In summary I wonder whether it is not the value that society places upon an activity that leads to a definition of pathological addiction – rather it is the value that that activity contributes to the wellbeing of that person.

    cheers
    Dom

  • Dom, thanks very much for the comment. I think you are right that the contribution that the activity makes towards the person’s well-being is (or should be) relevant, although it’s also true that this is filtered through generalised, often social, expectations about what sorts of things do or do not contribute to well-being. So, when seeing that someone’s heroin habit has resulted in their losing their family leads us to reflect on what a terrible thing heroin addiction is, this is at least partly because we think that keeping one’s family is – generally speaking – more valuable than any positive aspects of using heroin. It strikes me that such generalised judgments are necessary in deciding what counts as an addiction, for at least two reasons. First, there has to be a social aspect to the concept of addiction (at least, in the way we use it), since we generally take addiction to involve warped values (e.g. continuing to take heroin even when it is jeopardising one’s marriage) and – as you say – a loss of autonomy; and someone can be judged to have warped values or less autonomy only by comparison to some generalised standard, usually the standard of other humans, or other humans in a particular culture, social group, or some other subset. Consider that, if we discovered a new type of being whose intelligence compared with that of humans but whose behaviour was very different to that of humans, and we discovered only one member of this new type, I don’t think it would make sense to ask whether any of that being’s behaviour was pathologically addictive: at the very least, we would need to compare the behaviour to that of similar beings in order to decide what sort of behaviour was normal (not that defining normal behaviour is unproblematic!). Second, classing a certain level of involvement in a certain activity as a pathological addiction merely on the basis of the effect that activity has on an individual’s well-being, without reference to generalised judgments about well-being and the value of certain goods, looks unpromising. In fact, I’m not sure we could even decide what counts as contributing to or detracting from an individual’s well-being in a helpful way without making generalised, often social, judgments: consider that addicts may genuinely prefer to indulge their addiction than to have it cured. I’m reminded here of the words of Vivian Stanshall’s Sir Henry: ‘If I had all the money I’ve spent on drink, I’d spend it on drink’ (see http://www.imdb.com/title/tt0081520 ). We usually take this to mean that their addiction warps their values and preferences. However, without making generalisations about the relative values of certain goods, on what basis can indulging the addiction be said to be contrary to their well-being? Answering along the lines of, ‘If they stopped behaving in this way, they would be much happier/healthier/etc’ will not suffice: there are many ways in which I could become happier/healthier/etc by making certain behavioural changes, but this does not entail that my failure to do so makes me an addict. It seems to me that, given the way we use the concept ‘addiction’, the social dimension is necessary for deciding what sorts of behaviour count as pathological.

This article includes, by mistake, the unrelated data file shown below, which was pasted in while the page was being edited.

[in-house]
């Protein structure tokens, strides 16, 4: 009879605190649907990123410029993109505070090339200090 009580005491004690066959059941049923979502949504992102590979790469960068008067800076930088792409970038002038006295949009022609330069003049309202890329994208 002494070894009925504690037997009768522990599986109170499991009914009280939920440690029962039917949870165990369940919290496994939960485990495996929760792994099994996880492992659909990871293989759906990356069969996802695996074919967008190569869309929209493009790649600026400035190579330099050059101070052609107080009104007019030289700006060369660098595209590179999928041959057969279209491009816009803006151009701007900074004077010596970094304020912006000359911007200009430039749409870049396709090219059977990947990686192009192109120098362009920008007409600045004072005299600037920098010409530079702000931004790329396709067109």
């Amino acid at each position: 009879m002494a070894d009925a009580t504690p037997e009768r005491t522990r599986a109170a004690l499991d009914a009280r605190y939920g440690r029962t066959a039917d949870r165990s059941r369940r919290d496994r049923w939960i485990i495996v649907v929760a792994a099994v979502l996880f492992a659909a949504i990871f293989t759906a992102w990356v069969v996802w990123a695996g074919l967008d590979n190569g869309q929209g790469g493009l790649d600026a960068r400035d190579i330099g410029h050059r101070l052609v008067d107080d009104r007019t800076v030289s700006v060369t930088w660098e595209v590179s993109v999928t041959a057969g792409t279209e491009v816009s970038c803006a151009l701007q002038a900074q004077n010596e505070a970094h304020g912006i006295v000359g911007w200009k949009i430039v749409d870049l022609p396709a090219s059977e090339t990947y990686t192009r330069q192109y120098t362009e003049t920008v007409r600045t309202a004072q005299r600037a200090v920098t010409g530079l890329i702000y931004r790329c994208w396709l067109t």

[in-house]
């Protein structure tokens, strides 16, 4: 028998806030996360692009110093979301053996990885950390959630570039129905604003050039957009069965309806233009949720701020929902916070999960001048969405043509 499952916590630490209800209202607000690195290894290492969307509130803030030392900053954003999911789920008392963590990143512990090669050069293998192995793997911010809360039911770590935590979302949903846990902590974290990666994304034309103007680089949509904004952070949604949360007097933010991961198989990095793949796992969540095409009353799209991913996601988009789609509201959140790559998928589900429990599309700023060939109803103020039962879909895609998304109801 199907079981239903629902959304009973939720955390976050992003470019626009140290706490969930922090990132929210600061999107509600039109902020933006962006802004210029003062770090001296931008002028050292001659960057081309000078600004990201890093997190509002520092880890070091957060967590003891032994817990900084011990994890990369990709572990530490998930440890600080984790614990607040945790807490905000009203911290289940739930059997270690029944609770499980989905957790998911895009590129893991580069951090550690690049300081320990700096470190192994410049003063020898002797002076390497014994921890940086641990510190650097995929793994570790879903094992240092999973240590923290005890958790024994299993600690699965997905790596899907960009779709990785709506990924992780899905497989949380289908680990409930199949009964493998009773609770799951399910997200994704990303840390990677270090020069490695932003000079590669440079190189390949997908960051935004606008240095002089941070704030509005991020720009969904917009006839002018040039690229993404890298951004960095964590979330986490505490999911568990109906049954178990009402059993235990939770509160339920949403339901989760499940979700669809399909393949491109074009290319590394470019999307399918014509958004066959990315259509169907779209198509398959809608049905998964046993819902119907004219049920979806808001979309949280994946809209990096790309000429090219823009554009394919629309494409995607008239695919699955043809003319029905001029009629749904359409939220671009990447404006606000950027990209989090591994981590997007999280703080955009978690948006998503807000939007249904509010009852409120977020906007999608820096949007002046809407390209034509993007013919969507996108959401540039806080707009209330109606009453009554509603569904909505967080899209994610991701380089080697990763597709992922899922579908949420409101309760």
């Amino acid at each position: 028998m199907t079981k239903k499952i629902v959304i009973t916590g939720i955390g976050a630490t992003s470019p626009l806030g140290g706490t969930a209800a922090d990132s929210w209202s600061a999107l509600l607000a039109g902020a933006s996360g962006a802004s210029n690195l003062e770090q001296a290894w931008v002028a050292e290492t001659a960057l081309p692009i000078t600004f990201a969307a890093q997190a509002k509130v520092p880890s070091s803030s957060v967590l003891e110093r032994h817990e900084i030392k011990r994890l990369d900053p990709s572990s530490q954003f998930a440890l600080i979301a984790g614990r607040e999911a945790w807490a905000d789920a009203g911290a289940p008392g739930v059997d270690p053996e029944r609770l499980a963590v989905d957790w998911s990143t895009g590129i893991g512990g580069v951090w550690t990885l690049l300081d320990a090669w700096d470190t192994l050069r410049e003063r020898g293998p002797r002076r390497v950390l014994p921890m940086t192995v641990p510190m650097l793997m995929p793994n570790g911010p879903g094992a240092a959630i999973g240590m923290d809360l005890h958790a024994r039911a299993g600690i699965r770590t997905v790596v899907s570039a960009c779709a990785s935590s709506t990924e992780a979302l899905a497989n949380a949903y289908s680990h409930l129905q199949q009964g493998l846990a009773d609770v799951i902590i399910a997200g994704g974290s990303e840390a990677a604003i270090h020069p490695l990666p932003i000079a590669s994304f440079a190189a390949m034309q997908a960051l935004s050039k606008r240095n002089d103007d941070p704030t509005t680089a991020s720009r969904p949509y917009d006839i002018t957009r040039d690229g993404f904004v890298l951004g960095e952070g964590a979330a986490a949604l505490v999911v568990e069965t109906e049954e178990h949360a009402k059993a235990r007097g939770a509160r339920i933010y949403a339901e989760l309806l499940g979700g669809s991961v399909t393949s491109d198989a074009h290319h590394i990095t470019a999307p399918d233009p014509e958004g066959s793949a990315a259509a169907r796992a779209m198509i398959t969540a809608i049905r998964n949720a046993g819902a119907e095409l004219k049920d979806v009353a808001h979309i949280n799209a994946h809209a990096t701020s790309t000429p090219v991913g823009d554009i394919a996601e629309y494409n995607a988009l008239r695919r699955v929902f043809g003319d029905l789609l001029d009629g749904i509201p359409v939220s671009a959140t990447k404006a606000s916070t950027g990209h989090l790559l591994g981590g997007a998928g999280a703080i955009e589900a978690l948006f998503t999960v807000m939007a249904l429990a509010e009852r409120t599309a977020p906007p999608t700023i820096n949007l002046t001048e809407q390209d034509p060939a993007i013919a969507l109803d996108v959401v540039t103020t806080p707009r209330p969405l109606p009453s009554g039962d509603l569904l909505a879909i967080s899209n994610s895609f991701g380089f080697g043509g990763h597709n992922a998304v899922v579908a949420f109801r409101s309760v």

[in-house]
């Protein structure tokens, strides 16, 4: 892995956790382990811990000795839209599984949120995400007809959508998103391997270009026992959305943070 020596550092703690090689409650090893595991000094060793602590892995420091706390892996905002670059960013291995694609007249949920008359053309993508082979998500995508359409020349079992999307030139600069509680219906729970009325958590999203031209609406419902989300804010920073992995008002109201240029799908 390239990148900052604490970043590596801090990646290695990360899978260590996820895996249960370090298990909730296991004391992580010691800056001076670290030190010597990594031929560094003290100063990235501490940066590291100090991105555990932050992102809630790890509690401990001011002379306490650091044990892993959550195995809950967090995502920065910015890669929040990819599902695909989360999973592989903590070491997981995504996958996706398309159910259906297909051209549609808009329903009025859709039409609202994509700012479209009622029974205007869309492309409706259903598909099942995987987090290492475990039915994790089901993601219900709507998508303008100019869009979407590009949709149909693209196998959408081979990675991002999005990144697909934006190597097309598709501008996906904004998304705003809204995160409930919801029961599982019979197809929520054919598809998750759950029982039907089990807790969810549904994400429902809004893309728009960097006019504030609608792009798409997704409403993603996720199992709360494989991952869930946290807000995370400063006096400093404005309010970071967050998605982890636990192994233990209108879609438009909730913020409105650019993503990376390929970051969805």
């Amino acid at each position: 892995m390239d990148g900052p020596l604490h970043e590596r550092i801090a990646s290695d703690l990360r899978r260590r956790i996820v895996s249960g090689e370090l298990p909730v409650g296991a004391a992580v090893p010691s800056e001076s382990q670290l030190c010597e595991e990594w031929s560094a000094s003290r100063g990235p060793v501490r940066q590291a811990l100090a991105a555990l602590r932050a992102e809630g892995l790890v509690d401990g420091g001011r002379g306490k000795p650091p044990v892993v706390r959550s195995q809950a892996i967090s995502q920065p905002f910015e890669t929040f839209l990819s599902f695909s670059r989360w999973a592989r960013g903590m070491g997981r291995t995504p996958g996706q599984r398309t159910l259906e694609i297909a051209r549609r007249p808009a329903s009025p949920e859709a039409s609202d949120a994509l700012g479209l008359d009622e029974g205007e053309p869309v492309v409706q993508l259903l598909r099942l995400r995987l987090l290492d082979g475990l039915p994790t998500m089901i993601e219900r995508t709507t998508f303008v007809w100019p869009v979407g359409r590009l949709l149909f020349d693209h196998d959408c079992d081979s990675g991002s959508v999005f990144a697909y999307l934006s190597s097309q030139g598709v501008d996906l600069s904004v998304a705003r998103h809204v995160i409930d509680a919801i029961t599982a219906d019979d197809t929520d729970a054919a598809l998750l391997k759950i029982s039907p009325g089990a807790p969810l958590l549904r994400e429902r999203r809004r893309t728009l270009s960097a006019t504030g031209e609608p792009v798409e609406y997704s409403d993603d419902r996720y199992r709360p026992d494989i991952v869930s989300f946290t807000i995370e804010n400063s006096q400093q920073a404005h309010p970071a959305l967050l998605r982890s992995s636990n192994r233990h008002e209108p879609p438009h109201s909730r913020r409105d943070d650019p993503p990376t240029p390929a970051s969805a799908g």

Finally, I wasn’t arguing that ‘some forms of addictive behaviour are socially condoned’. I’m largely ignorant of exactly how addictions are defined. Rather, I argued that if we use Block’s four components as a guide to what counts as an addiction, then all sorts of behaviour that are not usually regarded as pathological turn out to be addictive. Incidentally, Block, in his editorial, does not suggest that the four components should be used as a general guide to what counts as an addiction. However, many of the news sources that cover this topic report the four components in a way that seems to imply that they demonstrate why excessive internet use is being regarded as an addiction. It was the assumptions involved in this demonstration that I found interesting.